MIDWEST CITY — U.S. Air Force Staff Sgt. Daniel Fannin was remembered Monday as a loving husband, a dedicated colleague and a generous man with an easy smile during a funeral service at Rose State College.
Fannin, 30, was killed, along with three fellow servicemen, in a plane crash April 27 at Kandahar, Afghanistan.
More than 1,700 colleagues, family and friends of Fannin packed the Rose State College Performing Arts Center for his funeral service.
In a slideshow, Fannin could be seen fishing as a child and curled up with his beloved dogs. Later pictures showed Fannin as a proud member of the Air Force, and the day he married his wife, Sonya.
While eulogizing her husband, Sonya Fannin recounted the day they met at a coffee shop in 2007, and later, how he greeted her with a dozen white roses on their first date.
“Without knowing it, he had presented me with my favorite flower,” she said. “I knew that day that I would marry him.”
Sonya Fannin said before asking her to marry him, he sold his beloved AR-15 rifle to help pay for her engagement ring.
“It's a big deal to sell your gun for a gal,” she said.
Sonya Fannin said that the day before he was killed, she and her husband had a Facebook conversation about salvation.
“How amazing is God to give us that chance,” she said through tears.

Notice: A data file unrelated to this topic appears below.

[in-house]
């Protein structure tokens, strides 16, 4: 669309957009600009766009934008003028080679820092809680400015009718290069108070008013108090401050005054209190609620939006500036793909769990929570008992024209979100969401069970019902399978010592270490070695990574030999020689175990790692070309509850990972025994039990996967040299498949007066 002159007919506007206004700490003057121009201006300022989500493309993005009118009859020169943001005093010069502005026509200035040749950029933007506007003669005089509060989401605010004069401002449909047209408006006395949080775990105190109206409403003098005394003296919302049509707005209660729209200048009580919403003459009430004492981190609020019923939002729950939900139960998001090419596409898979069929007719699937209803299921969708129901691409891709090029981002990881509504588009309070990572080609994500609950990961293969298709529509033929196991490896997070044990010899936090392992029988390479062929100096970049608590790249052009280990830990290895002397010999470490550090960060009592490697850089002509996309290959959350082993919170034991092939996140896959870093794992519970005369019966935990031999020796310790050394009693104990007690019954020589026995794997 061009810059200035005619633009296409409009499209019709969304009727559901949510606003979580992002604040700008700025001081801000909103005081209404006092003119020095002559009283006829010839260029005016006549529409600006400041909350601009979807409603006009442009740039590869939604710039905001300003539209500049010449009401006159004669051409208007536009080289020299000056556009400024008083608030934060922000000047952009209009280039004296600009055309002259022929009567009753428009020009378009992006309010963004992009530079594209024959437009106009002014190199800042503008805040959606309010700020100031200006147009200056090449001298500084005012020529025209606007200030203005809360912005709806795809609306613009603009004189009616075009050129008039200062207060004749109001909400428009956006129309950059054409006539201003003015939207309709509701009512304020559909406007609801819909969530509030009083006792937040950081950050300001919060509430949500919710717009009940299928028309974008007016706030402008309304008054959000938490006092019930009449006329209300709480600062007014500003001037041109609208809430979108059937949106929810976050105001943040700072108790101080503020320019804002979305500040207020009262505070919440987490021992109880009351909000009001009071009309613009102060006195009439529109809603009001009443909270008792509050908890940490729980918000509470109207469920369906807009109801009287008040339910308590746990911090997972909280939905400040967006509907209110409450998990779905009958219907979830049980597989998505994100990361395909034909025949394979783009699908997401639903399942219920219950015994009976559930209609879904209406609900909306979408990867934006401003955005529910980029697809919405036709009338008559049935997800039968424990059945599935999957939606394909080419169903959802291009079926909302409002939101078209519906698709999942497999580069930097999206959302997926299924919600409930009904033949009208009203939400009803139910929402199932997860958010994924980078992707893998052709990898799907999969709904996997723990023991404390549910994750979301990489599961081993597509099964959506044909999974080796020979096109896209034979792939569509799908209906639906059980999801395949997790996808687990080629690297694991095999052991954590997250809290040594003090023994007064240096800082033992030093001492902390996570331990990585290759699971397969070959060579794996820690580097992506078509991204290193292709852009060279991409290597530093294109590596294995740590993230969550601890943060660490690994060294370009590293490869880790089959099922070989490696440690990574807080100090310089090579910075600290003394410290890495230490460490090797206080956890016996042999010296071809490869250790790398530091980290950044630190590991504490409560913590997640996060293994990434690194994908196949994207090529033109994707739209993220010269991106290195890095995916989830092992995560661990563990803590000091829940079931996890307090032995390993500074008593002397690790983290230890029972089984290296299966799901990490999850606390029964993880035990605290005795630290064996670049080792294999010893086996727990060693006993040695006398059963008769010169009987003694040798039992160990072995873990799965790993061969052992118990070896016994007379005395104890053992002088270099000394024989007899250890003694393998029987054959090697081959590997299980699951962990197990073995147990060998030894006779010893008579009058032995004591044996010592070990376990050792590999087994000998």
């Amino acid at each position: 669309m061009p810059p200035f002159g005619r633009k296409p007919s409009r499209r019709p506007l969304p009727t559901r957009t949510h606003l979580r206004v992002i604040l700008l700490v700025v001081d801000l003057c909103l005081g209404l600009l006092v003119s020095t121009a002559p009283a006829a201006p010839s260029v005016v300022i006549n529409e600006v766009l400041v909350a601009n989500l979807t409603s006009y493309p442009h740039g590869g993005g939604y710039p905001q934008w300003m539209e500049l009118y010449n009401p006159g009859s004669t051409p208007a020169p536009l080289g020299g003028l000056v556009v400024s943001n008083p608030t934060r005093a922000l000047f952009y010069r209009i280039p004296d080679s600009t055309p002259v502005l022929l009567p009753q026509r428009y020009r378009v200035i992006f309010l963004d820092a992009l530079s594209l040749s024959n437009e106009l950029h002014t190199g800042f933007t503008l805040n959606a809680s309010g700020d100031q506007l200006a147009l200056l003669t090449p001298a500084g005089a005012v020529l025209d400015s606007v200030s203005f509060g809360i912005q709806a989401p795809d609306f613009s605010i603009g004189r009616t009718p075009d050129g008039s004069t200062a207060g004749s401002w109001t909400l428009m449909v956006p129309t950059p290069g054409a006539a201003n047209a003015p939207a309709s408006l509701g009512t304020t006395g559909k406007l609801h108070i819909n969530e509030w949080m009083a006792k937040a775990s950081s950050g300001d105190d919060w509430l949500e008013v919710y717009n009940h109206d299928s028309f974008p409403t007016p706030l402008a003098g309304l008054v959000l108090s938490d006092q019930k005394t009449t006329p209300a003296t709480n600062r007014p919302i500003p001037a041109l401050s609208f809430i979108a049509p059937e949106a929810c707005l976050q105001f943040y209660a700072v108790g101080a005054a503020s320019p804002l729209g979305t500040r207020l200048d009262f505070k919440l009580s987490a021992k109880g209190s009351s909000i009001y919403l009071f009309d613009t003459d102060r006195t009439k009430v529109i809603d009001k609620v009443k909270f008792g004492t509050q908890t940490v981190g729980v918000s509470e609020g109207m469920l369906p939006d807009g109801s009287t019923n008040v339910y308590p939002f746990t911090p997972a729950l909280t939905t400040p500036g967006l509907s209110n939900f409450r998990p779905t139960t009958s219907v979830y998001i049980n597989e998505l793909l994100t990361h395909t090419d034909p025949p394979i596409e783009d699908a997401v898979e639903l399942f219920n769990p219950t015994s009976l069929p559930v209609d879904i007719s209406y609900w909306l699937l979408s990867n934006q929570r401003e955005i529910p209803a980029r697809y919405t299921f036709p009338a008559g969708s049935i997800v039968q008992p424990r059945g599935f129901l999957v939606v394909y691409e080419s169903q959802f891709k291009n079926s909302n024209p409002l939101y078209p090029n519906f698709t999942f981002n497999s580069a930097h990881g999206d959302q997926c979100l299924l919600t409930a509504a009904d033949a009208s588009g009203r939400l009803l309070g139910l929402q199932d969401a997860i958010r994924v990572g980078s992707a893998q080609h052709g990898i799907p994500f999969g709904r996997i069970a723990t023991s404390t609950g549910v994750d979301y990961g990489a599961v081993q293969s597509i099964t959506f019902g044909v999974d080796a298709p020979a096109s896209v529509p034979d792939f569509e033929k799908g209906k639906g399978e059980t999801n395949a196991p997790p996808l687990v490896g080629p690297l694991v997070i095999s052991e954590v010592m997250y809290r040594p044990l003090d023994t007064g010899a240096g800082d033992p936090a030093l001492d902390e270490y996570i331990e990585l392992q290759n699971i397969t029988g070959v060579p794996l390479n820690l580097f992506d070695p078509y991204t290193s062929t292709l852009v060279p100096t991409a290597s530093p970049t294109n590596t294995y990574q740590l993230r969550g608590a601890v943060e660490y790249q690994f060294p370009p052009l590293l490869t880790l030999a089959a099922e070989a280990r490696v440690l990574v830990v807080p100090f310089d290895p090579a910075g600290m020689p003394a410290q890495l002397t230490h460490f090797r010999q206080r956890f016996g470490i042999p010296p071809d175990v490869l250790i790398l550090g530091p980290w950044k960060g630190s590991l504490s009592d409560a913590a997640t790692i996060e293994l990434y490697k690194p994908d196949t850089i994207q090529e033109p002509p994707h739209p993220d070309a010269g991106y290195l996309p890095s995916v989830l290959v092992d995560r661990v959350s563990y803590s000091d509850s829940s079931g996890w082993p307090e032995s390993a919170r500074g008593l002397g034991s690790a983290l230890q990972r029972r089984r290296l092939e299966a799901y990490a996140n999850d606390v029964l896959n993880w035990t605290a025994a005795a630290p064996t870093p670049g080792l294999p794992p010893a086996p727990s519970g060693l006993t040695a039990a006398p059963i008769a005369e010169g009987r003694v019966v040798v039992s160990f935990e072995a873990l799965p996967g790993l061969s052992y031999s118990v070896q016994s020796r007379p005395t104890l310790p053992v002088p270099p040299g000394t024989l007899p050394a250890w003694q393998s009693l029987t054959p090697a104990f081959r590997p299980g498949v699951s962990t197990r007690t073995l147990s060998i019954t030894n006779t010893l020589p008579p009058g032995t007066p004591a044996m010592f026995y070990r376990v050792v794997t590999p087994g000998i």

He was assigned to the 361st Expeditionary Reconnaissance Squadron at Kandahar Air Base while in Afghanistan, and had three previous deployed tours as an E-3 AWACS Air Surveillance Technician and MC-12 Sensor Operator.
He was qualified as an instructor air surveillance technician, and also served with distinction in the 960th Airborne Air Control Squadron at Tinker Air Force Base.
Col. Greg Guillot recalled Fannin's dedication to his job. Guillot said when a lock on a safe containing sensitive information broke, Fannin volunteered to guard the safe until it could be repaired. Guillot also recalled Fannin's ever-present smile.
“That smile will be the key to helping us heal,” he said.
A native of Moreland, Ky., Fannin had been stationed at Tinker for several years. He will be buried at Fort Gibson National Cemetery.